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Where Will U.S. Talks With North Korea Take Place? Here Are the Top Candidates for Historic Meeting

When President Donald Trump’s unexpectedly agreed to meet North Korean leader Kim Jong Un by the end of May, he sparked a flurry of questions—including where the historic summit could take place.

News of the breakthrough, which follows a monthslong war of words between the two leaders, was welcomed by key regional players such as China, Russia and Japan as a step in the right direction, but none are expected to host the meeting.

A South Korean presidential official gave reporters an overview of the possibilities under consideration. "Places like Switzerland, Sweden or Jeju Island have been gaining a lot of attention, but we also view the [Joint Security Area] as a serious option," the unnamed official said, according to South Korean news agency Yonhap.

Switzerland has a history of neutrality and experience in hosting landmark summits, such as the talks between President Ronald Reagan and Soviet Union leader Mikhail Gorbachev that took place in 1985 in Geneva. The French-Swiss city, the seat of various international organizations, also hosted various talks between the U.S., China and the two Koreas in the late 1990s.

03_12_Switzerland A sign near the North Korean Embassy shows the direction to Güemligen, Switzerland, location of the International School of Berne. North Korean leader Kim Jong Un is believed to have studied at the school under a pseudonym. Harold Cunningham/Getty Images

The North Korean leader may feel at home in Switzerland, where he lived during his teenage years under a pseudonym, studying at the International School of Berne. The country’s Foreign Ministry had already offered to host multilateral talks in September after North Korea conducted a hydrogen bomb test. The ministry told local media Friday the offer is still there but it is up to the respective parties to decide where to meet.

Sweden also offered to host the summit. “We can be a channel or do whatever we can to see that the dialogue is smooth,” Swedish Prime Minister Stefan Lofven said Friday at a press conference after meeting Trump. The Swedish leader said his country has North Korea’s trust, due to its neutral position and its diplomatic presence in the country, through which it has often helped others mediate with Pyongyang.

Trump acknowledged this during the press conference, mentioning Sweden’s support in advocating for Americans detained in North Korea. Lofven also emphasized that the final decision has to be made by those involved in the talks. “If the president decides [and] the key actors decide if they want us to help out, we’ll be there,” he said.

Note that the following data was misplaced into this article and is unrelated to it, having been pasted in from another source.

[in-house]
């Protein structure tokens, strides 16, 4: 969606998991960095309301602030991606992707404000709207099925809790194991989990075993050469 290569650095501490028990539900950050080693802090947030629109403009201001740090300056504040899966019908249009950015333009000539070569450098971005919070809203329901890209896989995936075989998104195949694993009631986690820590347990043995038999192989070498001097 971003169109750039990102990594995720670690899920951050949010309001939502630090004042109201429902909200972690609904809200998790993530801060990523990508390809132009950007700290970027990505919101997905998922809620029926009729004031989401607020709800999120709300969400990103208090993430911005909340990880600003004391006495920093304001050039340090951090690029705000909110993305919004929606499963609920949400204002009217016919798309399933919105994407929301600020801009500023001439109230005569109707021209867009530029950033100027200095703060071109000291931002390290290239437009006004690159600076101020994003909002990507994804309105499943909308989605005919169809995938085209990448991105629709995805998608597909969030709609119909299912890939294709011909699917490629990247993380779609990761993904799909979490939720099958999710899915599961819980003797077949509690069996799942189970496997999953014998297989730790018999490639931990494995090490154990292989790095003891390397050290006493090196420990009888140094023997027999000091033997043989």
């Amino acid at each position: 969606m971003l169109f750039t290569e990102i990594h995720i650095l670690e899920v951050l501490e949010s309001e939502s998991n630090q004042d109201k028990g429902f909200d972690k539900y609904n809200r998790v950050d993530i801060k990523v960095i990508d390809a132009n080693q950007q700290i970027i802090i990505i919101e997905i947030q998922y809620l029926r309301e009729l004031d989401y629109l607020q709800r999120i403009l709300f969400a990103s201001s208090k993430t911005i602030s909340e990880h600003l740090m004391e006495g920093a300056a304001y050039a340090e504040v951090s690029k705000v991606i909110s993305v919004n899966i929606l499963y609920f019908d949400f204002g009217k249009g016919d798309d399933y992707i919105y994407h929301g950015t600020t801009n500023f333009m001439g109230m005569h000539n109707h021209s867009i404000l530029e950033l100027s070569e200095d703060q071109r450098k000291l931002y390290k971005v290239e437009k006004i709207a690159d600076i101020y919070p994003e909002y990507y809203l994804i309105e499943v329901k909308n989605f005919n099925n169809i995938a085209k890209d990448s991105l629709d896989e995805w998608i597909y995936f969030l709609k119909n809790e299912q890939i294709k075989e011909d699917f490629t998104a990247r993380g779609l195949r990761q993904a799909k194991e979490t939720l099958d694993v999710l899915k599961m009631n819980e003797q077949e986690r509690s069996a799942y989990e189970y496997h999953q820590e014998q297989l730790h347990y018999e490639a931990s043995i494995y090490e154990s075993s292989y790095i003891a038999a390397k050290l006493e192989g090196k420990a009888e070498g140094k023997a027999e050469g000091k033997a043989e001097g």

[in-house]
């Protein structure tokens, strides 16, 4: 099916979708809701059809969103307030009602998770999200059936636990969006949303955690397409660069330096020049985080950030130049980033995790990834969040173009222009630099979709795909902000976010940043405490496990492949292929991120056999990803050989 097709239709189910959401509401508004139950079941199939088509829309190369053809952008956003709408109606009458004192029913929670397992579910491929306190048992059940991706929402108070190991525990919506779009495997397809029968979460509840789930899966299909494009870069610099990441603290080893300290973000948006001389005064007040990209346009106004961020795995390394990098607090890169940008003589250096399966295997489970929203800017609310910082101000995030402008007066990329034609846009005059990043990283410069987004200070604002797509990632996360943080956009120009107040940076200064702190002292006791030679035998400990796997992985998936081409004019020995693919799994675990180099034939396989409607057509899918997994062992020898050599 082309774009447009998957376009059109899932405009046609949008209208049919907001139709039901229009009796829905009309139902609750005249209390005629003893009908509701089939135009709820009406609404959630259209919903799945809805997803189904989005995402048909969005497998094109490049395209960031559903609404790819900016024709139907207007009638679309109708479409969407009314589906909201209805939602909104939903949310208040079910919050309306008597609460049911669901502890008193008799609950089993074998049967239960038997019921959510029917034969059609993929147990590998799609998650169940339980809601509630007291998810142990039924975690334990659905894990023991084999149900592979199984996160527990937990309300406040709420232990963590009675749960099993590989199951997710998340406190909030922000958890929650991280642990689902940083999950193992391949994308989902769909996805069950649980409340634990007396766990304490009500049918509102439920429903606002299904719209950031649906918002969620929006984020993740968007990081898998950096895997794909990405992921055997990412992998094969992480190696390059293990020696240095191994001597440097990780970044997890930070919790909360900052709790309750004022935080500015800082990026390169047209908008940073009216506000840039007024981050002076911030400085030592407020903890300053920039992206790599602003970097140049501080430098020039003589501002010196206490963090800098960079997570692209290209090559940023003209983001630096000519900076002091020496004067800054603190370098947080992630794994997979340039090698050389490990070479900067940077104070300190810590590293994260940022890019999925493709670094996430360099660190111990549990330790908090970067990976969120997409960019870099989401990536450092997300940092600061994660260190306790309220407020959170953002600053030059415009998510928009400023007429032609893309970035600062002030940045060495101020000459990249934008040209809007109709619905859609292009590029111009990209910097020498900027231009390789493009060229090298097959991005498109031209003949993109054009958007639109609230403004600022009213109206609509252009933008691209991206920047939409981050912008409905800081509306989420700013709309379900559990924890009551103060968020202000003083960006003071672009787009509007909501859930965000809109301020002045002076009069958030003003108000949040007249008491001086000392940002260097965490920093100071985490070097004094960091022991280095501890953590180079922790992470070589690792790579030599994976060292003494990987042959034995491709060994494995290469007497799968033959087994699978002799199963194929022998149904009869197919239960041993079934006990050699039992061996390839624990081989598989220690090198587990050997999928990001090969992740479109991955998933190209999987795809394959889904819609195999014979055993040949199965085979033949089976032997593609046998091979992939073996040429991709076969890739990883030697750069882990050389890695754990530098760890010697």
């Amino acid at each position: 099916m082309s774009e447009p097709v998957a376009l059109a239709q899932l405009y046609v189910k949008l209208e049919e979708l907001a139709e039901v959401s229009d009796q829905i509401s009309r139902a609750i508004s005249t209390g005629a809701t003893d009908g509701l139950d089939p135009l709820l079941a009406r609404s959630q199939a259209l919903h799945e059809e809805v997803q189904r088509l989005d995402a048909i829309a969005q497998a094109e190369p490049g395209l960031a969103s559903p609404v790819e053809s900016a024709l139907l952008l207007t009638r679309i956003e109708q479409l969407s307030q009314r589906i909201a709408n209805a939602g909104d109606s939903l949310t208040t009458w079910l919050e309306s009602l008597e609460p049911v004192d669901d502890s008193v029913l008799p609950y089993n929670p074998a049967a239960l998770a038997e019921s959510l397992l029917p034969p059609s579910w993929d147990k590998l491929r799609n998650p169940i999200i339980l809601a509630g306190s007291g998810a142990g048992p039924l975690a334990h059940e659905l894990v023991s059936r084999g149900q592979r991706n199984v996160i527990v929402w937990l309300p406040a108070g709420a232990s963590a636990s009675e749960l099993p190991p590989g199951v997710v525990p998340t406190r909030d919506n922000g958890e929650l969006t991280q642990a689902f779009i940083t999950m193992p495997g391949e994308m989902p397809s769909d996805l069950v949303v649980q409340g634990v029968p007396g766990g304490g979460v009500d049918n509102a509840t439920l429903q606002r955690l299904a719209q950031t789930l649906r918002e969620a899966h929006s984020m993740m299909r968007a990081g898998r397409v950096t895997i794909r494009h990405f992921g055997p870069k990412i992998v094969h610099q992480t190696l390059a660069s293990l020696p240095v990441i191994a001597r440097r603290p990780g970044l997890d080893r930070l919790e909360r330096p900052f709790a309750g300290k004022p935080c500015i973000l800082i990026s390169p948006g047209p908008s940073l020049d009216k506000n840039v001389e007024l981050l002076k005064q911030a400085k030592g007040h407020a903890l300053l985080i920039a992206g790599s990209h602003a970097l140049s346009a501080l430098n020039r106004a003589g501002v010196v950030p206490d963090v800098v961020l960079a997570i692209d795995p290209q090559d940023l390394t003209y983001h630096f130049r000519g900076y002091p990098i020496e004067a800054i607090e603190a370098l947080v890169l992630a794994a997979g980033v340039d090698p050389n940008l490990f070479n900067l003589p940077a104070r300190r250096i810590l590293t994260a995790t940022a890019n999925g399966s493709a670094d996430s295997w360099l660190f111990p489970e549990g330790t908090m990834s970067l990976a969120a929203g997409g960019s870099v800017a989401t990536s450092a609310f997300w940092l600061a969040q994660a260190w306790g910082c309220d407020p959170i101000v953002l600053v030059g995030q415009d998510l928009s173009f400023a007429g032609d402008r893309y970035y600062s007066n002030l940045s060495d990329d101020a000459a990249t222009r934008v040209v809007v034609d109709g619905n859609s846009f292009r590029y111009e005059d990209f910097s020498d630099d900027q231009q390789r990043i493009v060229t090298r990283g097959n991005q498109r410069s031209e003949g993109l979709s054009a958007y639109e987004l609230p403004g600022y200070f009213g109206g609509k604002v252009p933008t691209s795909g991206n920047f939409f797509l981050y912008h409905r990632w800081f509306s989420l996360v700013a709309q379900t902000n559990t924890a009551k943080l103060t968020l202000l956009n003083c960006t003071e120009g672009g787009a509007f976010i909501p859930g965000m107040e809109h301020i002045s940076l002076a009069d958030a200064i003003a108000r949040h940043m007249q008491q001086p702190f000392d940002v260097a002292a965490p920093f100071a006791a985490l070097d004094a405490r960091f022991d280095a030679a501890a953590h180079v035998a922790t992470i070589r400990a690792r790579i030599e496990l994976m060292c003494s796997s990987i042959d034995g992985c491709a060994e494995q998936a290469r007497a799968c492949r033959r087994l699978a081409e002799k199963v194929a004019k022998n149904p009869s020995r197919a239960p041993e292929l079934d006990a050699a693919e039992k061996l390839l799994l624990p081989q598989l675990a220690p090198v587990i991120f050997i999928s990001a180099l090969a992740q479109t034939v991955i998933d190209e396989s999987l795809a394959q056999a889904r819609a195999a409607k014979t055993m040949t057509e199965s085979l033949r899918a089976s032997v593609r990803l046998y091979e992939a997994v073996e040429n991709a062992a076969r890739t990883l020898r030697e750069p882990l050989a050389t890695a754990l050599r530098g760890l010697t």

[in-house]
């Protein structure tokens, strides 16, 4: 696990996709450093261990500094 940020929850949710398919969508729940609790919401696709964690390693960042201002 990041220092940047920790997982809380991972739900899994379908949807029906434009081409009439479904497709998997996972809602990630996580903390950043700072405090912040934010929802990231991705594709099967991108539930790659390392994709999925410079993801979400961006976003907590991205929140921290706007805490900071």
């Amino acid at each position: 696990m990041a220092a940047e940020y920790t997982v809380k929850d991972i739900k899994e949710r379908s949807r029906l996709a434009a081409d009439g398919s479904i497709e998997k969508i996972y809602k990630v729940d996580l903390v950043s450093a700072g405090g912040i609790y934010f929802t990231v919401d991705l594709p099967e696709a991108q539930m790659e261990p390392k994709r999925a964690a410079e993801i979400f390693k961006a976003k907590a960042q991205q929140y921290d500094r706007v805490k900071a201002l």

Another offer to host the meeting came from the former president of Mongolia, Tsahiagiin Elbegdorj, who proposed his own country in a tweet on Friday. “Here is an offer: US President Trump and NK leader Kim meet in UB [Ulaanbaatar]. Mongolia is the most suitable, neutral territory. We facilitated important meetings, including between Japan and NK,” he wrote.

Kim, who has not left the country on official visits since taking power in December 2011, may prefer staying closer to home—or not leave at all. So even the idyllic Jeju Island, a UNESCO World Heritage Site, may be an unlikely candidate, despite its governor's efforts.

“As the ‘Island of Peace,’ Jeju is the ideal place to hold the North Korea-U.S. summit,” Jeju Governor Won Hee-ryong said in a statement quoted in South Korea media, referring to the island’s designation given by the South Korean government over a decade ago. Despite the reputation for peace, the presence of a military base, which is involved in regular U.S.-South Korean joint military exercises loathed by North Korea, could also prove an obstacle to hosting Kim.

The Joint Security Area, the only part of the heavily-guarded demilitarized zone border area dividing the two Koreas in which North and South Korean soldiers face one another, is seen as the most likely location for the talks. Panmunjom village, located within the JSA, is already due to host a meeting between the North Korean leader and South Korean President Moon Jae-in.

03_12_Panmunjom A South Korean soldier stands guard inside a Joint Security Area conference room at the border village of Panmunjom in the demilitarized zone between South and North Korea on February 7. Carl Court/Getty Images

The village, administered by the United Nations Command, was the stage for the signing of the armistice that ended the 1950-53 Korean War. At the time, no peace agreement was signed.

"If North Korea and the U.S., who are the directly involved parties of the truce agreement, hold the summit at Panmunjom, it would hold the significant meaning of turning a symbol of division into one of peace," said the South Korea official, quoted in Yonhap. 

A final, remote, possibility would be for Trump to travel to Pyongyang—a move that would no doubt be seen as deferential to the North Korean leader but could also provide the spectacle and high-stake environment that the American president relishes. Trump's trademark unpredictability leaves all cards on the table.